NOAA Teacher at Sea: Natalie Macke
NOAA Ship: Oscar Dyson
Mission: BASIS Survey
Geographical area of cruise: Bering Sea
Learning from Guts and Gonads …
One of the objectives of the scientists on the BASIS cruise is to support Alaskan fisheries’ efforts to better understand the life histories of the local salmon populations. The goal is to determine an index to better forecast the juvenile salmon’s return to western Alaska. Thus management decisions may be made with a better understanding of long-term as well as short-term implications. So to understand the science behind this, this chemistry teacher from the northeast had to first learn a bit about salmon….
The Sockeye, King and Coho seem to be the favorite for eating. While the Chum is often used in dog food (thus the name Dog Salmon) and the Pink Salmon is often used for canned products. Salmon are considered a keystone species of the region; therefore, its removal would have a deleterious impact to many levels of the ecosystem. (Learn more about the Keystone Hypothesis)
Salmon are anadromous fish. This simply means, while they spend most of their lives at sea in marine waters, they can and will return to fresh waters of lakes, streams and rivers to spawn. The most tenuous part (in terms of environmental and human impact to the general population) of a salmon’s life seems to be in its juvenile stage (1st year in the ocean). Environmental conditions, availability of food and loss to bycatch by fisheries all have impacted the salmon populations as a whole. Our short term mission here on the Oscar Dyson is to collect data from the salmon caught during our trawls. Below is a bit more about the specific data the scientists hope to collect and the issues behind the science of that data.
Remember that the scientists hope to establish an index to forecast the juvenile salmon’s return to western Alaska’s spawning grounds. This index is based on relative abundance and a fitness index. So what is a fitness index for a fish?? (I asked too..) It’s simply the caloric content of the fish.
Making a chemistry teacher happy with yet another example of the usefulness of calorimetry. Yes, folk.. they burn the fish and measure how much energy is released, just like we do in class except not with a soda can. The fish are frozen for this analysis and brought back to the lab for bomb calorimetry analysis.
Various ecosystem indicators (Sea surface temperature, water column stability, types of of zooplankton, species composition and biomass) all affect both the fitness and abundance of the salmon. Therefore, these are the data that scientists on board the Dyson are collecting. Fish are sorted, separated, measured and then some are gutted. Scale samples from the immature salmon are collected for determination of age and growth history. The scales have rings very much like the rings of a tree that can tell us not only how old a salmon is; but also, the general conditions of each growing season. A band of small width would indicate a poorer/unhealthy condition for the fish. Scientists have been collecting these scale samples for over fifty years and have started to compare the growth history of the salmon with climate cycles looking for overall correlations in order to predict how future climate change will impact these species. (Want to learn more about using salmon scales for growth determination, read this article from Alaska Fish and Wildlife News)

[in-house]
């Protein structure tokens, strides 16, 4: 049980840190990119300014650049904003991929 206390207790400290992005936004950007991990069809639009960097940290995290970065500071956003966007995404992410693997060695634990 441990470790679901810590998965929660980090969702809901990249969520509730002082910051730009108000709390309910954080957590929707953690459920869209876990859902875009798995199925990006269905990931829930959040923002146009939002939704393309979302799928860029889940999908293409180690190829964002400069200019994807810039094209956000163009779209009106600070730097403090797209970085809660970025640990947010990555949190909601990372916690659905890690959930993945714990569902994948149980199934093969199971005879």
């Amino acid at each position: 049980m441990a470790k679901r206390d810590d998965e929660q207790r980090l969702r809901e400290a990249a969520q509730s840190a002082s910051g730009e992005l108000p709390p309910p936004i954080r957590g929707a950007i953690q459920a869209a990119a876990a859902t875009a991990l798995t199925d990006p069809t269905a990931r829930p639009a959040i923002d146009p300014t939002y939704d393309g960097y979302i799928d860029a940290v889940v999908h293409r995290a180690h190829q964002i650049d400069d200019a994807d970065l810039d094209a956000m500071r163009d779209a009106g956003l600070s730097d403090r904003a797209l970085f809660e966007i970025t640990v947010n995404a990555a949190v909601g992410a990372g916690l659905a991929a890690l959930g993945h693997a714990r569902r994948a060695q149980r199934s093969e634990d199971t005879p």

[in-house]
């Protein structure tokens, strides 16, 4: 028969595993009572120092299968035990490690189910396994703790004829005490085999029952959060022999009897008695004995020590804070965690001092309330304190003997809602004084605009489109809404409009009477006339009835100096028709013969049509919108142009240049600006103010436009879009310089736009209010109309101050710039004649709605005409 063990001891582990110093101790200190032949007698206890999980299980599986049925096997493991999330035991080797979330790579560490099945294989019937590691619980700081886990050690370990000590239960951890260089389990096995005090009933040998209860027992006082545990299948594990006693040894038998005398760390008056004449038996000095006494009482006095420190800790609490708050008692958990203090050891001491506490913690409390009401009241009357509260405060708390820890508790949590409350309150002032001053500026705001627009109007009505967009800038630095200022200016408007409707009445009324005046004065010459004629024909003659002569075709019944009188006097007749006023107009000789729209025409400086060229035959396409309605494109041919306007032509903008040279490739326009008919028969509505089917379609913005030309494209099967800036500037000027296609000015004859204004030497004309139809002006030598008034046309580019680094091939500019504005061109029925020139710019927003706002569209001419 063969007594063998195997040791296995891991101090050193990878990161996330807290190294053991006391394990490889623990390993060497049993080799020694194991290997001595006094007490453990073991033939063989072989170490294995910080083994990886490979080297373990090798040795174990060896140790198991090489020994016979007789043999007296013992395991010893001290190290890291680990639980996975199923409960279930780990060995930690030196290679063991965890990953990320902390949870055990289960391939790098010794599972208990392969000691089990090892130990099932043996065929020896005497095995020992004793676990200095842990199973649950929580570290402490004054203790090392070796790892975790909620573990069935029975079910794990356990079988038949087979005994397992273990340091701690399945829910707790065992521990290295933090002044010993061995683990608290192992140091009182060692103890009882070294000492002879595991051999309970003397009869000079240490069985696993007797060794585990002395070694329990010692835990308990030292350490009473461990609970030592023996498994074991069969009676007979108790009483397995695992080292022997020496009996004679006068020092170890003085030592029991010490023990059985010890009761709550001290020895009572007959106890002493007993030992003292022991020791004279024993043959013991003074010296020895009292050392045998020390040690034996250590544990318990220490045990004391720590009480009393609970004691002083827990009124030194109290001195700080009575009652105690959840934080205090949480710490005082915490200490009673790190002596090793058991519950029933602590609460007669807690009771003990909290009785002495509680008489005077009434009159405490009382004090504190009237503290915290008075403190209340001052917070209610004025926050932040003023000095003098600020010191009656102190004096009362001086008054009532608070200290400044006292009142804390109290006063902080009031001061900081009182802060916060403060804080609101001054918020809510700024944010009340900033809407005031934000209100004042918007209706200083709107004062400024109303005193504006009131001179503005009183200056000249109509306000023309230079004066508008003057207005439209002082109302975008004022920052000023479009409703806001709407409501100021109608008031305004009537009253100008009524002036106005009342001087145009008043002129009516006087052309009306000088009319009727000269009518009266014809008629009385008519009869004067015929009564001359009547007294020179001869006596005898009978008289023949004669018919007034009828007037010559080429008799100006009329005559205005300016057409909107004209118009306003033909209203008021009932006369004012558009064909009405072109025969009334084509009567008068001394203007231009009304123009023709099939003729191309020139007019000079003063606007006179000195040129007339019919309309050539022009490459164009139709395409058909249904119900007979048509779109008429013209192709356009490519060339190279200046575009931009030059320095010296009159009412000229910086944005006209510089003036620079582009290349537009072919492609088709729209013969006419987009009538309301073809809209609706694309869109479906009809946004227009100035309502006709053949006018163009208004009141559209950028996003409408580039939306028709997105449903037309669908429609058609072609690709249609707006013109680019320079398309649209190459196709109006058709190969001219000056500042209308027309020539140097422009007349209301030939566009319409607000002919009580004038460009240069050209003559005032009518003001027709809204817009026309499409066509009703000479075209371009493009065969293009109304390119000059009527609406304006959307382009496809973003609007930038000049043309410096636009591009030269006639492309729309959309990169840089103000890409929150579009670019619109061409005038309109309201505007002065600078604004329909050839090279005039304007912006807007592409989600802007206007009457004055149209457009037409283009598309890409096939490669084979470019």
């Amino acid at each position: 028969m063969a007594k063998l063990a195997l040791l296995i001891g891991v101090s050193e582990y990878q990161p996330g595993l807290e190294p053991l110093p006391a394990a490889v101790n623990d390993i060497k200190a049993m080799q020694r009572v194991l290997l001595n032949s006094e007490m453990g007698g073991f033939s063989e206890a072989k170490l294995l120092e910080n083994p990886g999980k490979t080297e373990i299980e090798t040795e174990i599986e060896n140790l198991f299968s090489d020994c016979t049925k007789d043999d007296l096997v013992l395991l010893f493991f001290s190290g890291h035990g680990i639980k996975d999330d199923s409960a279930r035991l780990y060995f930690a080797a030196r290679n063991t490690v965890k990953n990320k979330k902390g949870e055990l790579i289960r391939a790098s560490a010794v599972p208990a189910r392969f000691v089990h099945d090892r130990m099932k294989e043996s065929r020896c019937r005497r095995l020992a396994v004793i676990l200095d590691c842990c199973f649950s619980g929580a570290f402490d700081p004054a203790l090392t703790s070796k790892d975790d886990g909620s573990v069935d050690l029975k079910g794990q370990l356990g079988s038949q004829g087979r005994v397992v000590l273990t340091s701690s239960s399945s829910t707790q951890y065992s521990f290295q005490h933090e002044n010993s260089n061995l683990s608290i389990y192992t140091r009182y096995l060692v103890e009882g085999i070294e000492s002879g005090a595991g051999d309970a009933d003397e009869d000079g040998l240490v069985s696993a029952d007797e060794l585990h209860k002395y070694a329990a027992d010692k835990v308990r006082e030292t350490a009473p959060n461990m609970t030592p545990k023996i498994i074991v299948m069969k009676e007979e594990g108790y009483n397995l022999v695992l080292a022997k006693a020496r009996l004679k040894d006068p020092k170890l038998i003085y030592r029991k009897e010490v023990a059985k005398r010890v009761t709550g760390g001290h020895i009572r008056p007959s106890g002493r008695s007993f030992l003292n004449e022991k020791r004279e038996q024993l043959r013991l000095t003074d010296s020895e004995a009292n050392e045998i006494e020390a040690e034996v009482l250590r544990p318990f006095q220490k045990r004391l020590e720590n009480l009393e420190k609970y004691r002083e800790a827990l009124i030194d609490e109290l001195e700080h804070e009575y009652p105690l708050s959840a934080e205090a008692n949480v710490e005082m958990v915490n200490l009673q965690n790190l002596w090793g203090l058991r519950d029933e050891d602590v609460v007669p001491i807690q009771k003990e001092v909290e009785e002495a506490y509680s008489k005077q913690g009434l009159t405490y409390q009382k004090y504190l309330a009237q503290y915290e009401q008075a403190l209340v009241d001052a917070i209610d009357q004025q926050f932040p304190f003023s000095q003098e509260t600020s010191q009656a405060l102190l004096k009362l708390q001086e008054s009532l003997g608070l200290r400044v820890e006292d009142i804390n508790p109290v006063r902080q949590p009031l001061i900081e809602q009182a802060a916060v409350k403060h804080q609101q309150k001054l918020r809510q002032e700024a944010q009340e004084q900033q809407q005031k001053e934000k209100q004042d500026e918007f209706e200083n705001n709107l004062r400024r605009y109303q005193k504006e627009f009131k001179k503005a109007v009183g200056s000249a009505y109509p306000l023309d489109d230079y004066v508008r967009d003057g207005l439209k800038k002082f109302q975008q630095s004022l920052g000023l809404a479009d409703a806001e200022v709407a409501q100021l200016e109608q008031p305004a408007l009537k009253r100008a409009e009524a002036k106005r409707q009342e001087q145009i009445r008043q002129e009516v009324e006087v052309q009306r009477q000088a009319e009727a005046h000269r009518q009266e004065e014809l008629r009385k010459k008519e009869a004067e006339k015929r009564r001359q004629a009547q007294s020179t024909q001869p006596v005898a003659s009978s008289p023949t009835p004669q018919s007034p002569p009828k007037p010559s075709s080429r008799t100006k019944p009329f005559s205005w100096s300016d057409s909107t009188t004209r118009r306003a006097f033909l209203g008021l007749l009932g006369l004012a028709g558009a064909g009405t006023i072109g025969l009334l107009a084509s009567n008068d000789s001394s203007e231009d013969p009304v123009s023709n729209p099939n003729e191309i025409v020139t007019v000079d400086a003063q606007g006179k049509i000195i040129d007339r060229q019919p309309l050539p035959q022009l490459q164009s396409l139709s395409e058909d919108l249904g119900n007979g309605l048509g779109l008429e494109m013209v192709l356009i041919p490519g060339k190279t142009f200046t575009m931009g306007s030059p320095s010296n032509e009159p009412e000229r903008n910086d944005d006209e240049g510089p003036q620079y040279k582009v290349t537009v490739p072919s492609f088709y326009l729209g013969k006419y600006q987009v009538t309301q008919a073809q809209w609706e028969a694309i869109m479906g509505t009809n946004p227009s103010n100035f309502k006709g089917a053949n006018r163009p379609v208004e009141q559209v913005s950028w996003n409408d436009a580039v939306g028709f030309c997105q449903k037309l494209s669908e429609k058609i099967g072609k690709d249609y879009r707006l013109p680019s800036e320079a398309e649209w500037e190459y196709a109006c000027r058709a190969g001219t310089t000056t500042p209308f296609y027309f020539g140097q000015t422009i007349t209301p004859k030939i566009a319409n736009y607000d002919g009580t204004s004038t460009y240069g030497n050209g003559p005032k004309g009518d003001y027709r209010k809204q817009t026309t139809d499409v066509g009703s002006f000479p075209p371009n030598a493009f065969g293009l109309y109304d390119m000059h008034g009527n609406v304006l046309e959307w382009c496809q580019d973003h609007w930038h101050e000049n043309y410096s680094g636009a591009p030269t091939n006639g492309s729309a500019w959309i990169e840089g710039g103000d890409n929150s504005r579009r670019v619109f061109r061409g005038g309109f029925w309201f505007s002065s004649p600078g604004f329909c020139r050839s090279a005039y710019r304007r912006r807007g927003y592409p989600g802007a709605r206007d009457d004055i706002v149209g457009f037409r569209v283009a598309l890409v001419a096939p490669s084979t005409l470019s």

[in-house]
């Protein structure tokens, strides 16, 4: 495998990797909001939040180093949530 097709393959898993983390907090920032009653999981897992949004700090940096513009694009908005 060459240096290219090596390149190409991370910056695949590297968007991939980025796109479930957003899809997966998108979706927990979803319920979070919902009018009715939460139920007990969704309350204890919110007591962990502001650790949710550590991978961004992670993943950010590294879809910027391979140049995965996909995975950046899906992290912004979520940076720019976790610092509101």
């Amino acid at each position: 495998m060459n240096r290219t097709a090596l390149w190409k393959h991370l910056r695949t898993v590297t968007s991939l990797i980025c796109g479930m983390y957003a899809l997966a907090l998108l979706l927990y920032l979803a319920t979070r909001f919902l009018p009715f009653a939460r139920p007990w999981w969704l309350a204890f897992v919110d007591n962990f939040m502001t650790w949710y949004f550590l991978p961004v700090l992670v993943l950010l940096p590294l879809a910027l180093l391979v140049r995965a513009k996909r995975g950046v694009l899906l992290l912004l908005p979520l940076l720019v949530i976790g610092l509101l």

The growth of a salmon depends much on its diet. Scientists have observed a shift in the diet of the salmon when there is a shift in zooplankton populations. During warmer years a more stable water column develops with a pronounced thermocline. [Really warm (about 10 degrees Celsius or so) on top and really cold on bottom (close to 0 degrees Celsius)] Associated with this type of water column are the presence of zooplankton with a smaller lipid content (less fat). As a result, the salmon (specifically the Sockeye) were observed to be eating pollock during warmer years. Normally, the majority of the salmon diet is zooplankton. During colder years, a less stable water column develops and zooplankton with a higher fat content were observed to be the main diet of the juveniles. This link between the salmon and pollock populations causes an uncertainty in forecasting future salmon population changes. The impact of the pollock fisheries has been mostly documented in the past simply in terms of bycatch. Summer pollock fishing often results in bycatch of Chums; whereas the winter pollock season impacts the Chinook. Understanding this newer biological relationship between salmon and pollock is important to predicting how changes in pollock populations will ultimately impact the future of salmon. This future causes great concern among the local northern native groupswho rely on the Chinook’s population as a major food source.
We were treated Thursday evening with some blue sky and then on Friday morning to a beautiful sunrise with a view of the mountains of Unimak Island. When grey is a common daily theme any color is appreciated oh so more..